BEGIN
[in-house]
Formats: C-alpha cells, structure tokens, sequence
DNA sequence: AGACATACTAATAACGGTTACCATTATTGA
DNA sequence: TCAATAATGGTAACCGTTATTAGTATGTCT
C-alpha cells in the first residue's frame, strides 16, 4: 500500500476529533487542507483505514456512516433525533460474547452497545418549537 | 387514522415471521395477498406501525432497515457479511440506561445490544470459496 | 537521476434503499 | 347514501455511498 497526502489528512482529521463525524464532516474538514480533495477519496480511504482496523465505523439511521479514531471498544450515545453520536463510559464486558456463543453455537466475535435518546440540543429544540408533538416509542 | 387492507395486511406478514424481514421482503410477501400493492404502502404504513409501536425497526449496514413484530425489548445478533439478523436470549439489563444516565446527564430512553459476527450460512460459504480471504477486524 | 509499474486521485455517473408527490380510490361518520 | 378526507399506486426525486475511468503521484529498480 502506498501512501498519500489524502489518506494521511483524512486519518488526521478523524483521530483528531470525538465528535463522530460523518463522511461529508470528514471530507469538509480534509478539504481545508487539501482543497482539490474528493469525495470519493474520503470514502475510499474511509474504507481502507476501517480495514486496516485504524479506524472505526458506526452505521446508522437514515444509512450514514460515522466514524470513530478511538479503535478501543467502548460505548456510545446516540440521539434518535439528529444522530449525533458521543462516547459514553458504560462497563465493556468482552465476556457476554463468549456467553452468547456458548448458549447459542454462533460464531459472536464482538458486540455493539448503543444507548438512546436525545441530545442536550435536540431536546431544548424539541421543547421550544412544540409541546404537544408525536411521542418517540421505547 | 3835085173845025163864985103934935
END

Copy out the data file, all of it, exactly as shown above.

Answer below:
[in-house]
Formats: C-alpha cells, structure tokens, sequence
DNA sequence: AGACATACTAATAACGGTTACCATTATTGA
DNA sequence: TCAATAATGGTAACCGTTATTAGTATGTCT
C-alpha cells in the first residue's frame, strides 16, 4: 500500500476529533487542507483505514456512516433525533460474547452497545418549537 | 387514522415471521395477498406501525432497515457479511440506561445490544470459496 | 537521476434503499 | 347514501455511498 497526502489528512482529521463525524464532516474538514480533495477519496480511504482496523465505523439511521479514531471498544450515545453520536463510559464486558456463543453455537466475535435518546440540543429544540408533538416509542 | 387492507395486511406478514424481514421482503410477501400493492404502502404504513409501536425497526449496514413484530425489548445478533439478523436470549439489563444516565446527564430512553459476527450460512460459504480471504477486524 | 509499474486521485455517473408527490380510490361518520 | 378526507399506486426525486475511468503521484529498480 502506498501512501498519500489524502489518506494521511483524512486519518488526521478523524483521530483528531470525538465528535463522530460523518463522511461529508470528514471530507469538509480534509478539504481545508487539501482543497482539490474528493469525495470519493474520503470514502475510499474511509474504507481502507476501517480495514486496516485504524479506524472505526458506526452505521446508522437514515444509512450514514460515522466514524470513530478511538479503535478501543467502548460505548456510545446516540440521539434518535439528529444522530449525533458521543462516547459514553458504560462497563465493556468482552465476556457476554463468549456467553452468547456458548448458549447459542454462533460464531459472536464482538458486540455493539448503543444507548438512546436525545441530545442536550435536540431536546431544548424539541421543547421550544412544540409541546404537544408525536411521542418517540421505547 | 3835085173845025163864985103934935